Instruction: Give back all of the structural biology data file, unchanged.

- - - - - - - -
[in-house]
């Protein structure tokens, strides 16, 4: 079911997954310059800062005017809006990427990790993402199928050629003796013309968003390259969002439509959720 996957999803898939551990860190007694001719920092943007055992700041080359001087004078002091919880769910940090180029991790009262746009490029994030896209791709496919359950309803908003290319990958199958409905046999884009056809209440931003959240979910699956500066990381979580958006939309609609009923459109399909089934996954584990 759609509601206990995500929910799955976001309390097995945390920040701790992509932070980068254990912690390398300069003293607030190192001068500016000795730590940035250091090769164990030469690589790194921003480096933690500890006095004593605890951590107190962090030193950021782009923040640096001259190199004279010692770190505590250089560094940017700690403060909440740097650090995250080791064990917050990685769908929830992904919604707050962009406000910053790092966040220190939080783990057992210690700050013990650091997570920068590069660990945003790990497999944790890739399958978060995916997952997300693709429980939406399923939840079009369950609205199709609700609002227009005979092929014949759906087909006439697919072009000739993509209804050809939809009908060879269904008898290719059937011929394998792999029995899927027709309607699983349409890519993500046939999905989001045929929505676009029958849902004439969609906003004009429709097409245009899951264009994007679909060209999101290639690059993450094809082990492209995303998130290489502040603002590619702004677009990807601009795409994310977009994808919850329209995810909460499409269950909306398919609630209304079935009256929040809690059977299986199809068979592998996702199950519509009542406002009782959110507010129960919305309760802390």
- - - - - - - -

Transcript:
[in-house]
């Protein structure tokens, strides 16, 4: 079911997954310059800062005017809006990427990790993402199928050629003796013309968003390259969002439509959720 996957999803898939551990860190007694001719920092943007055992700041080359001087004078002091919880769910940090180029991790009262746009490029994030896209791709496919359950309803908003290319990958199958409905046999884009056809209440931003959240979910699956500066990381979580958006939309609609009923459109399909089934996954584990 759609509601206990995500929910799955976001309390097995945390920040701790992509932070980068254990912690390398300069003293607030190192001068500016000795730590940035250091090769164990030469690589790194921003480096933690500890006095004593605890951590107190962090030193950021782009923040640096001259190199004279010692770190505590250089560094940017700690403060909440740097650090995250080791064990917050990685769908929830992904919604707050962009406000910053790092966040220190939080783990057992210690700050013990650091997570920068590069660990945003790990497999944790890739399958978060995916997952997300693709429980939406399923939840079009369950609205199709609700609002227009005979092929014949759906087909006439697919072009000739993509209804050809939809009908060879269904008898290719059937011929394998792999029995899927027709309607699983349409890519993500046939999905989001045929929505676009029958849902004439969609906003004009429709097409245009899951264009994007679909060209999101290639690059993450094809082990492209995303998130290489502040603002590619702004677009990807601009795409994310977009994808919850329209995810909460499409269950909306398919609630209304079935009256929040809690059977299986199809068979592998996702199950519509009542406002009782959110507010129960919305309760802390």